There is only one way to discover just how significant the impact of the display adapter cycle-eater is for any particular graphics code, and that is of course to measure the performance of that code. There you have it: Still, some of those cycle-eaters can be minimized by keeping instructions short, using the registers, using byte-sized memory operands, and accessing display memory as little as possible. Those three little words should strike terror into the heart of anyone who owns more than a sleeping bag and a toothbrush.

Our last move was the usual zoo—and then some. Because the distance from the old house to the new was only five miles, we used cars to move everything smaller than a washing machine. We have a sizable household—cats, dogs, kids, com, you name it—so the moving process took a number of car trips. A large number—33, to be exact. I personally spent about 15 hours just driving back and forth between the two houses.

The move took days to complete.

Should You Shut Down Your Computer or Put It to Sleep?

As it happens, the second question answers the first. It costs quite a bit to drive a car miles, to say nothing of the value of 15 hours of my time. But, at the time, it seemed as though my approach would be easier and cheaper. In Chapter 1, I briefly discussed using restartable blocks. This, you might remember, is the process of handling in chunks data sets too large to fit in memory so that they can be processed just about as fast as if they did fit in memory. The restartable block approach is very fast but is relatively difficult to program.

At the opposite end of the spectrum lies byte-by-byte processing, whereby DOS or, in less extreme cases, a group of library functions is allowed to do all the hard work, so that you only have to deal with one byte at a time. Byte-by-byte processing is easy to program but can be extremely slow, due to the vast overhead that results from invoking DOS each time a byte must be processed. I moved via the byte-by-byte approach, and the overhead of driving back and forth made for miserable performance. Renting a truck the restartable block approach would have required more effort and forethought, but would have paid off handsomely.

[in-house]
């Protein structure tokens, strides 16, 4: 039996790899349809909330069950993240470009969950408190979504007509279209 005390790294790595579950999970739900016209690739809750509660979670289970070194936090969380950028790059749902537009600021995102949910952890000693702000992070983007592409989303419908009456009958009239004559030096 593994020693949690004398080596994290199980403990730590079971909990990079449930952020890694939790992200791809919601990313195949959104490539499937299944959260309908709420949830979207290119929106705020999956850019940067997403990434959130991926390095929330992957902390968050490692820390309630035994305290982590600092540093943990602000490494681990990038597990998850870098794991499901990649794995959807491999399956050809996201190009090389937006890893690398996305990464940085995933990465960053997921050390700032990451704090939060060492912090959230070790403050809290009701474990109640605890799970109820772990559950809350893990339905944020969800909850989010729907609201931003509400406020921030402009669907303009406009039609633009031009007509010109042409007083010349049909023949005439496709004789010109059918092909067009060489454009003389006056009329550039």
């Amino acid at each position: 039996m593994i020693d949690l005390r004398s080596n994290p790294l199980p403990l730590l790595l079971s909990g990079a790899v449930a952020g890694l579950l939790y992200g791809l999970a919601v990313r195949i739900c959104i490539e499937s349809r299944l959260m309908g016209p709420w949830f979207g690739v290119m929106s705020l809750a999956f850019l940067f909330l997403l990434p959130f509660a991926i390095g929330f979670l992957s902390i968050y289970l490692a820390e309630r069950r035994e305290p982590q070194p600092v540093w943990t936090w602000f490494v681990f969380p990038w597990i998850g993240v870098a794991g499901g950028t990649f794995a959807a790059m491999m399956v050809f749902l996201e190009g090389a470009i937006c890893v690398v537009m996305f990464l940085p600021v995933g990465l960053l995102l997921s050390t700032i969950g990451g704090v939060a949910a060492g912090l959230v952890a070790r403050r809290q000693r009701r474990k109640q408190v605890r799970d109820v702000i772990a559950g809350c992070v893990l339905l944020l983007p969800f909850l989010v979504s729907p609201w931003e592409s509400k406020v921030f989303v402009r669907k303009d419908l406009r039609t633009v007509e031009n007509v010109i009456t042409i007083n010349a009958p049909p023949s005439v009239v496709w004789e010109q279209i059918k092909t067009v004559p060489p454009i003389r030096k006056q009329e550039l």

The easy, familiar approach often has nothing in its favor except that it requires less thinking; not a great virtue when writing high-performance code—or when moving. The first point to address in designing our program involves the appropriate text-search approach to use.

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Literally dozens of workable ways exist to search a file. We can immediately discard all approaches that involve reading any byte of the file more than once, because disk access time is orders of magnitude slower than any data handling performed by our own code. Based on our experience in Chapter 1, we can also discard all approaches that get bytes either one at a time or in small sets from DOS.

A good rough cut is a buffer that will be between 16K and 64K, depending on the exact search approach, 64K being the maximum size because near pointers make for superior performance. So we know we want to work with a large buffer, filling it as infrequently as possible. Now we have to figure out how to search through a file by loading it into that large buffer in chunks.

Where do we begin? Well, it might be instructive to consider how we would search if our search involved only one buffer, already resident in memory. The closest match to what we need is strstr , which searches one string for the first occurrence of a second string. Where we want to search a fixed-length buffer for the first occurrence of a string, strstr searches a string for the first occurrence of another string. We could put a zero byte at the end of our buffer to allow strstr to work, but why bother?

The strstr function must spend time either checking for the end of the string being searched or determining the length of that string—wasted effort given that we already know exactly how long our search buffer is. Even if a given strstr implementation is well-written, its performance will suffer, at least for our application, from unnecessary overhead. By the way, we could, of course, use our own code, working with pointers in a loop, to perform the comparison in place of memcmp.